April 21st, 2009 by Mo
Original Article by David Nelles
There it goes; Twitter has become a substantially relevant PR tool. Hence, within only few months a number of brands have experienced, how fast a crisis can spread – thanks to this channel of the 140 characters. The American painkillers Motrin had encountered the anger and resentment of few well networked moms. The E-Commerce Gigant Amazon had to experience a hacker attack over Easter, which erased literature offers regarding gay and lesbian themes. And last but not least, the Domino’s pizza delivery service has its share of experience in regard to the short distasteful video of two employees on YouTube. The three cases show that even in the U.S Twitter has definitely become more and more relevant for company’s communication. Yet, how could these three companies avoid the big disaster to their reputation before it even started? Maybe these three tips below can help a little:
Only listening does not suffice
Important is also knowing, who talks about the brand in Twitter, and how badly he/she speaks about the brand and the corresponding company. Therefore, the following few priorities should stand out in foreground:
Priority No. 1 has to be the people who make up the majority of your brand’s customers. And that will be the question for Domino’s as it plots the best plan of response: The pizza chain needs to know not only how many people saw the video but who those people are and how likely they are to be current customers.
A monitoring is not only a quantitative analysis of the relevant brands mentions, but it’s also about the qualitative analysis like the segmentation and the creation of user’s typologies. Only a qualitative analysis ensures an effective potential crisis analysis. Thereby, it’s not only decisive, how often a tweet or retweet comes out but it’s also important, whether the tweet fits into my target group or not.
Don’t hide uncertainty – Transparency is a must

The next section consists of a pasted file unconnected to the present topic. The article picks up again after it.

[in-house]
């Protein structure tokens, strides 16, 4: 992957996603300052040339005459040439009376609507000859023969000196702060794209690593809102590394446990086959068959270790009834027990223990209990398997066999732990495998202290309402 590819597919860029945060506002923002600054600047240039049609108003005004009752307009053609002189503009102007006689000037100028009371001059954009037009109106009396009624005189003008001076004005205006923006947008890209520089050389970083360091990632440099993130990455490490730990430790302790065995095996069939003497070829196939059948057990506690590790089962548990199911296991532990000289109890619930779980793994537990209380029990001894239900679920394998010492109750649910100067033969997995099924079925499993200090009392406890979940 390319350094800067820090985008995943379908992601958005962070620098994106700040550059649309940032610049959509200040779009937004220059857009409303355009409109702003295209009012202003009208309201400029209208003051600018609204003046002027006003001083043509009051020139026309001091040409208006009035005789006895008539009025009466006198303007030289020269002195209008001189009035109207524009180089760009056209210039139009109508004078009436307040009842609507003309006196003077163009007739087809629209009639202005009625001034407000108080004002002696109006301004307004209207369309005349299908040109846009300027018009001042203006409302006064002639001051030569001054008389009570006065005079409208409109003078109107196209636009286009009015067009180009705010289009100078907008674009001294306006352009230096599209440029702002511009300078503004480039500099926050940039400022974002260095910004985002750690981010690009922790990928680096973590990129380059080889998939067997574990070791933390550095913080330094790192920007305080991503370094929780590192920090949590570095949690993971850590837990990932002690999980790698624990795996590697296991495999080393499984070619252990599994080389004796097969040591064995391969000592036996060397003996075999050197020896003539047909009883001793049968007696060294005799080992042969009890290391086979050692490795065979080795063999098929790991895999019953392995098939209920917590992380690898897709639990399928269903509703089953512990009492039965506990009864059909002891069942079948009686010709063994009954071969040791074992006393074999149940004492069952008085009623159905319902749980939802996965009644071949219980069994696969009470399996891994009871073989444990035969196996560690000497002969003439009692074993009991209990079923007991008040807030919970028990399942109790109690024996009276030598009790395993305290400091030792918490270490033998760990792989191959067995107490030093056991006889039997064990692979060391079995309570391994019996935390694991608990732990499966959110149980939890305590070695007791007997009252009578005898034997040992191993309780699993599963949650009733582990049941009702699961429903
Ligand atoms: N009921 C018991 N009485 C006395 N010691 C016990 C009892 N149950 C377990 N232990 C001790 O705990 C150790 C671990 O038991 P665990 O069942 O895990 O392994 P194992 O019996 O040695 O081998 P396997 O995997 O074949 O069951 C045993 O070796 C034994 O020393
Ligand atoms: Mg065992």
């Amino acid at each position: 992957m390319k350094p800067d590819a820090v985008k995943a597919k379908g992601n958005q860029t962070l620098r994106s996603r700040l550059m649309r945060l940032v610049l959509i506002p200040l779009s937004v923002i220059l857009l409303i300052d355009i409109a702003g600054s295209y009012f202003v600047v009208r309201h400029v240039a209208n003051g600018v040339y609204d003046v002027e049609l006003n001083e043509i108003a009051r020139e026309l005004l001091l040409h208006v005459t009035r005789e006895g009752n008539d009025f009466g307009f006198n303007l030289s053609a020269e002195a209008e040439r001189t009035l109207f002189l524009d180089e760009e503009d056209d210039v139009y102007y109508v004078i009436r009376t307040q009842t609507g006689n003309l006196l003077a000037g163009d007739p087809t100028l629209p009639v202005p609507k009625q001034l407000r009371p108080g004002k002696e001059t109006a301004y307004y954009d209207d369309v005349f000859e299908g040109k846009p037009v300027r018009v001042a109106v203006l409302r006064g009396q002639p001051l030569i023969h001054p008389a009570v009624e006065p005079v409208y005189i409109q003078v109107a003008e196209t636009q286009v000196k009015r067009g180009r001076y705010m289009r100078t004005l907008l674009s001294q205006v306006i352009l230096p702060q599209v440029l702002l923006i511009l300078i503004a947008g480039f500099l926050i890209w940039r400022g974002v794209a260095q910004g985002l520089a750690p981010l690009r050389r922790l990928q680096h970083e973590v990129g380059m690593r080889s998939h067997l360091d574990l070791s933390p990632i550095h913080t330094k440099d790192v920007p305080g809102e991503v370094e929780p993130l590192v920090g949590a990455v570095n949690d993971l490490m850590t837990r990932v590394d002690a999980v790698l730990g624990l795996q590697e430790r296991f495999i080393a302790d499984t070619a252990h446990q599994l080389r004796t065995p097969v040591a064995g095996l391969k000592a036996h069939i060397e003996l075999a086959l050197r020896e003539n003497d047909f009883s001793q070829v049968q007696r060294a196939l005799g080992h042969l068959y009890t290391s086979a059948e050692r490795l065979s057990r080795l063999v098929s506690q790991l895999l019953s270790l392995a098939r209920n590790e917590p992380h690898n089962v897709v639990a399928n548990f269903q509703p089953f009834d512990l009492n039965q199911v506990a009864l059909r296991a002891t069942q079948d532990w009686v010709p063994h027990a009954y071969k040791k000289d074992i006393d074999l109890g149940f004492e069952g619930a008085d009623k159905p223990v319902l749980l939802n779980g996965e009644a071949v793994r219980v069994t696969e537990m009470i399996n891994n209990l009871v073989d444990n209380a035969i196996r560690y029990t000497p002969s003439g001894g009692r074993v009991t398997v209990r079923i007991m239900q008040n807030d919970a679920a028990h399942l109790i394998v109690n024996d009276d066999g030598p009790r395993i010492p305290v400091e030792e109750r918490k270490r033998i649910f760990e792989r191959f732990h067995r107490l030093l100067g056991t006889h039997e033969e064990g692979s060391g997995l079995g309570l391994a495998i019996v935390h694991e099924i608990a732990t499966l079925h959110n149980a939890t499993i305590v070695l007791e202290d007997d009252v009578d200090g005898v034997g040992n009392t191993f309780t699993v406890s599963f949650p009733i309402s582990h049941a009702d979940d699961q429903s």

Companies should engage themselves in the discussions with quick and fast manner towards the emerging crisis in Twitter&Co. even if the companies do not actually know, what is happening, just like in the case with Amazon deleting the whole product groups. A short PR statement would only ignite more fire to the unfavorable situation. A transparent answer in Amazon’s case would be to inform users that the mistakes are not known yet and people in charged are doing everything in their power to resolve the problems. Through this kind of behavior, one shows that critical voices in Twitter are being taken seriously and that one does react to the voiced sentiments. This kind of strategy can smooth the situation and best example for it: the action taken by Scott Monty after a notice of one of the Ford fan’s communities:
Monty logged onto Twitter and asked people to hold off: there was “more to the story.” That slowed down commentary. A little later he added, there was counterfeiting of Ford trademark properties involved. That froze the conversation and bought him some time.
“Some time,” in a PR crisis a few years ago used to translate into about four days. Times change. Monty figured he had bought Ford a few hours.
The above example show that through the announcement of the brand alone of something is being done in respect to the circumstances can definitely slow the spread of crisis significantly down.
Exercise precautions and build your own Twitter community